Things All Woods Do
All wood turns grey with exposure. The sun, wind and rain are brutal and will win out in the end no matter what you do to try and prevent it. In this episode I talk about why this happens and what can be done to slow down this process but ultimately this is not a species dependent thing, all wood turns grey.
There are other things that all woods will do too. They all move, they all check, and they all look different when freshly milled. It doesn't matter the species, it is something wood does. Let's understand why in all of these instances.
Finally wood movement, while it is something all wood does, is such a big topic that I will be dedicating an entire show to it in the near future. I want your questions and anecdotes about wood movement so I can make sure I'm addressing everything. Send in a question using the contact form on this site.
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Josh M. says
Hi Shannon, awesome podcast! Opening theme song is also on point. I wanted to see if you can go into more detail why joined slabs tend to flex a little until they are secured to a metal base (lets say each slab is 22′ wide)? Will wide slabs eventually flatten out when secured properly to a metal base? Furthermore, if you decide to go the wooden legs route, are c channels necessary and whats your take on c channels? Thanks, look forward to hearing back from you.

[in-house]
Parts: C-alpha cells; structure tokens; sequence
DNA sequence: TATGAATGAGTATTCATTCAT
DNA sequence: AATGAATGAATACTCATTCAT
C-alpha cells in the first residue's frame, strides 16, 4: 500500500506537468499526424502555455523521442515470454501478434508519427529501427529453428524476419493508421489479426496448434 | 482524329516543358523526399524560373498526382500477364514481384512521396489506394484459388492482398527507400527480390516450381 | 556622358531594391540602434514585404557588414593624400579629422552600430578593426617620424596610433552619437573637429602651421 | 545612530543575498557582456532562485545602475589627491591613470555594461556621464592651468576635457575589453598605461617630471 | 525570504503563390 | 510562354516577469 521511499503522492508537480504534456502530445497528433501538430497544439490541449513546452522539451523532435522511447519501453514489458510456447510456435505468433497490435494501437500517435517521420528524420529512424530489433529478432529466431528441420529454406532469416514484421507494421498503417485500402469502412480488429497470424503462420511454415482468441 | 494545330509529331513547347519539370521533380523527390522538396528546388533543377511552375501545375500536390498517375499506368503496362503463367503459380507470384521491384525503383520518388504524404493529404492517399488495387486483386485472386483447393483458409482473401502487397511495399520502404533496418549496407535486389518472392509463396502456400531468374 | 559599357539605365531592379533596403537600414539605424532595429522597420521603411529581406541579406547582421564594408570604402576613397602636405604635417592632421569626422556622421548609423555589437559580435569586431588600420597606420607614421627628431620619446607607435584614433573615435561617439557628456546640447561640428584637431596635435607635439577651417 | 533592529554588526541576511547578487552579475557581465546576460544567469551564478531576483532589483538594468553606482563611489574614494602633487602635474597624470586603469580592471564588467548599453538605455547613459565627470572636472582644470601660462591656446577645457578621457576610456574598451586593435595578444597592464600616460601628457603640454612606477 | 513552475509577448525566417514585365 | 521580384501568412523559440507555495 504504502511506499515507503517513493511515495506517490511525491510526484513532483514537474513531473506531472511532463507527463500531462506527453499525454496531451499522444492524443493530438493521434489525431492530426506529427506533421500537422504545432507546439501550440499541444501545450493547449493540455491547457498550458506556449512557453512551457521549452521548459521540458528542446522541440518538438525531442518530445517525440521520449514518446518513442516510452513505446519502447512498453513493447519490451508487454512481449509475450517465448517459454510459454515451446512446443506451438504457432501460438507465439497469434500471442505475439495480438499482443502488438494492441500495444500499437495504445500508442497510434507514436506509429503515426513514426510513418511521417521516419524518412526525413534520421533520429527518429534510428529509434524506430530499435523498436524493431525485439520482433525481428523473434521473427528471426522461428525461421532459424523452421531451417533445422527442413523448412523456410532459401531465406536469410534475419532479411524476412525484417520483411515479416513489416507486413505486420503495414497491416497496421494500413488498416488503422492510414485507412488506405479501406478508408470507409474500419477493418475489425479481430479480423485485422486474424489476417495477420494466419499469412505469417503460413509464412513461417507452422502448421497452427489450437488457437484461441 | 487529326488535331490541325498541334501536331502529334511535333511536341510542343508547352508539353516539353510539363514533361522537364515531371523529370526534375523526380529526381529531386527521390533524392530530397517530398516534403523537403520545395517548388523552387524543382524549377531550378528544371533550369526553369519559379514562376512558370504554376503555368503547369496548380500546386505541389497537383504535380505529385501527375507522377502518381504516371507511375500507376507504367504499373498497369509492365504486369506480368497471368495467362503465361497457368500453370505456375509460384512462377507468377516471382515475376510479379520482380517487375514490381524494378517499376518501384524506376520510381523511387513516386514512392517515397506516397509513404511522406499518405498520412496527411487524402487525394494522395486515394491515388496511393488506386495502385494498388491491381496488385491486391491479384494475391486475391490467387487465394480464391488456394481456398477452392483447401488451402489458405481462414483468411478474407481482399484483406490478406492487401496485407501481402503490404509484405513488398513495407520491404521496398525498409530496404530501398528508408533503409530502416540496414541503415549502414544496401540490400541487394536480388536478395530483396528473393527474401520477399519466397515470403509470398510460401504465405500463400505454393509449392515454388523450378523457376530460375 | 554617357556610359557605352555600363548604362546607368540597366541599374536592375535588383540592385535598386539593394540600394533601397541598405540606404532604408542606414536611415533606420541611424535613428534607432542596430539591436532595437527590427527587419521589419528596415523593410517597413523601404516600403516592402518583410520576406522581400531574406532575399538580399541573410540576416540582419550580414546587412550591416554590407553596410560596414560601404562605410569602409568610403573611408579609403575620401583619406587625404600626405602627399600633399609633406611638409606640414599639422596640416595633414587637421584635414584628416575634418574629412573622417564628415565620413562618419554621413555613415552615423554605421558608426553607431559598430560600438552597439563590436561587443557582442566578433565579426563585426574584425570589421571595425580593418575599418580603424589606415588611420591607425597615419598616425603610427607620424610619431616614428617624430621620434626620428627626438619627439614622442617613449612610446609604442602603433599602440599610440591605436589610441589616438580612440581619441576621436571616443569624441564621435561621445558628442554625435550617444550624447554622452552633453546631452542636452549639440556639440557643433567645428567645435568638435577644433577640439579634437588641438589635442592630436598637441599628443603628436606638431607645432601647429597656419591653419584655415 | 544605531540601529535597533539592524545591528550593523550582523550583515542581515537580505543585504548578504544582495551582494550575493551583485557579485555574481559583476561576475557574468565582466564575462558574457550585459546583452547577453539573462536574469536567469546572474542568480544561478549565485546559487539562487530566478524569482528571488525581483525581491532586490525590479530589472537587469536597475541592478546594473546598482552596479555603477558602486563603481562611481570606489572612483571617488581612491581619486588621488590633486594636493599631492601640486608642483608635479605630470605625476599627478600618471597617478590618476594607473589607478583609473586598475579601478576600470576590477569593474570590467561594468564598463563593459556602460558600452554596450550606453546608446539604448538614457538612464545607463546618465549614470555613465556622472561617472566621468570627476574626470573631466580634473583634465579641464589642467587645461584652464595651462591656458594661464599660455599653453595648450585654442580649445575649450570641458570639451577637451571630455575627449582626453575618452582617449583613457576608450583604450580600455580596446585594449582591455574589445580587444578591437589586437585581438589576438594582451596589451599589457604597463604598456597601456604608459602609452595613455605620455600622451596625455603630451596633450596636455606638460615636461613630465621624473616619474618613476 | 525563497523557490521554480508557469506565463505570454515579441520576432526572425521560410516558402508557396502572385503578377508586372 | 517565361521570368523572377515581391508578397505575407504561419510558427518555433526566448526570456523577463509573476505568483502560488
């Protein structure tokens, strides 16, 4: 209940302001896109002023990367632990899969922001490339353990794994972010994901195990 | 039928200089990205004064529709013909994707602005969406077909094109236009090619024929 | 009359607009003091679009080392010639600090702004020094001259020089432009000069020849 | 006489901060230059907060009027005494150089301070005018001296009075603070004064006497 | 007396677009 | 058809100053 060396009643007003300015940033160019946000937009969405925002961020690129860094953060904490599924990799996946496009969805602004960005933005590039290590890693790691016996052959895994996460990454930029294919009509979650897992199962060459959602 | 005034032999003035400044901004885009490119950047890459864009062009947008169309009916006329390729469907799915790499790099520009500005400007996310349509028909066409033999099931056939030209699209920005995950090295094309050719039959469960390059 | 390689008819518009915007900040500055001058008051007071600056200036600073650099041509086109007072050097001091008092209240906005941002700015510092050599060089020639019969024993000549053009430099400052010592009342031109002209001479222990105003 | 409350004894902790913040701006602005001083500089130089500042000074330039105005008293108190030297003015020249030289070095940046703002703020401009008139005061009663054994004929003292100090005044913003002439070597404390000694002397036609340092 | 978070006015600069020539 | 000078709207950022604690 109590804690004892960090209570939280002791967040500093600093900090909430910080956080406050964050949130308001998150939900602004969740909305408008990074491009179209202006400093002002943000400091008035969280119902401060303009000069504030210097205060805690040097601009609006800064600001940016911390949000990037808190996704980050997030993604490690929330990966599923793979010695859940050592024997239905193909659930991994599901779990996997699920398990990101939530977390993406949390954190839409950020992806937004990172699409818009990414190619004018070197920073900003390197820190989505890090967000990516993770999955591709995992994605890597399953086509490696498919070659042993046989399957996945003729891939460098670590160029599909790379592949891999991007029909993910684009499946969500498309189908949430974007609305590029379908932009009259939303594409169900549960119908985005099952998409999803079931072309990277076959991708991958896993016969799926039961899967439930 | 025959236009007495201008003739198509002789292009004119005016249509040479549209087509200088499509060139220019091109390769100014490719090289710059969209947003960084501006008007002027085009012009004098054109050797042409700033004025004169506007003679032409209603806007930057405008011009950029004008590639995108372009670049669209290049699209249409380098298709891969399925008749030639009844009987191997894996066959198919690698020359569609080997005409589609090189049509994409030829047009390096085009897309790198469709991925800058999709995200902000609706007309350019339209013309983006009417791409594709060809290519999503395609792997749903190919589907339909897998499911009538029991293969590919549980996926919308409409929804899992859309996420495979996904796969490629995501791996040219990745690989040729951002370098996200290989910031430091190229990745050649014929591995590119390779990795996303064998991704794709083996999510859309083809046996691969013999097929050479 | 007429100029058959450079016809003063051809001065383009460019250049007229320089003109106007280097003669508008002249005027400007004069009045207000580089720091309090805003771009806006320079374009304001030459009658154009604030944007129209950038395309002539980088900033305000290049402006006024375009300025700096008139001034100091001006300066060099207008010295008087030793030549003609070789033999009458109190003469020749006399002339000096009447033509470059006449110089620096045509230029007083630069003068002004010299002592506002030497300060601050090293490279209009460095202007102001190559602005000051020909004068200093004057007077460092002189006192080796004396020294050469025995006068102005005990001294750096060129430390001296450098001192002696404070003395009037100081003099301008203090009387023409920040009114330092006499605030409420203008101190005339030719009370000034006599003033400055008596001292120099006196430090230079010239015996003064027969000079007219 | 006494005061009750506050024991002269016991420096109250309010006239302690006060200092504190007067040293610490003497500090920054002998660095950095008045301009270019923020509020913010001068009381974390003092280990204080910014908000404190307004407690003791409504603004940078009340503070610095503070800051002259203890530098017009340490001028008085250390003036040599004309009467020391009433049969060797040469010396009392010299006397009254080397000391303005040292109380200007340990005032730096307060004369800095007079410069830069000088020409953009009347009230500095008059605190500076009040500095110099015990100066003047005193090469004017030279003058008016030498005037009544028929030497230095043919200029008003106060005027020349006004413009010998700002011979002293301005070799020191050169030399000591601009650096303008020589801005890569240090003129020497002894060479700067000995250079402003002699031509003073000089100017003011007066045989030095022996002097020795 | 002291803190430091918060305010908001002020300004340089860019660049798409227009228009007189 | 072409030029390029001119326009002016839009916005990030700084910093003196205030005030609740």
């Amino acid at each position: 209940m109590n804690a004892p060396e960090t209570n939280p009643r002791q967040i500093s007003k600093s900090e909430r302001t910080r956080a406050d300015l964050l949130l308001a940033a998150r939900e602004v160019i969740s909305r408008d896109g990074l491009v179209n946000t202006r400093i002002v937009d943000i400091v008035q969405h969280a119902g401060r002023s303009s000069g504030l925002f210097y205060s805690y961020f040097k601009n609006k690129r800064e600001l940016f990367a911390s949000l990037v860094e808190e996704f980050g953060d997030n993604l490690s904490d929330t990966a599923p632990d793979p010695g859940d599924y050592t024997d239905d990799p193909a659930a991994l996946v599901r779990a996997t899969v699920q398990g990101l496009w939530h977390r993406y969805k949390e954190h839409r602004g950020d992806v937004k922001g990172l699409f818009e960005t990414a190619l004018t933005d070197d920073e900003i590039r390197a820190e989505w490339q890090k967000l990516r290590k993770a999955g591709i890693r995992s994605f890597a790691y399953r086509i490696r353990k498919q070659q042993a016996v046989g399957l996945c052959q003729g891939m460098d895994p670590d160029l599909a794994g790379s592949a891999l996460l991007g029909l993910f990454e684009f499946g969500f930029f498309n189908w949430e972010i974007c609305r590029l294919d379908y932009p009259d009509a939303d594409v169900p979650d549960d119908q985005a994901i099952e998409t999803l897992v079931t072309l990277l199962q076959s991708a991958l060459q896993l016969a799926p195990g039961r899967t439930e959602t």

The metal base is acting much like a breadboard as it restrains the slab and holds it flat. It is still attached with slotted holes so the wood moves seasonally but the base keeps it flat.
This is what the C channels are doing as well but I don’t think it is necessary with a wood base as long as the base is joined to maintain a stable base and you can attach the slab the same way you would a metal base. Where this could become a problem is when each leg is joined independently and there is not apron connection between the legs to restrain the top. Even then you will often see coffee table designs like that where 3 legs are used instead of four as they will always sit flat on the floor. Or the splayed nature of something like hairpin legs will still sit level under the weight of a slab as it moves. But the other thing to consider is the thickness of the slab will inherently keep itself flat. This is why most slabs you buy will be 10/4 and thicker. If not then you had better be prepare to attach them to a base that will restrain movement.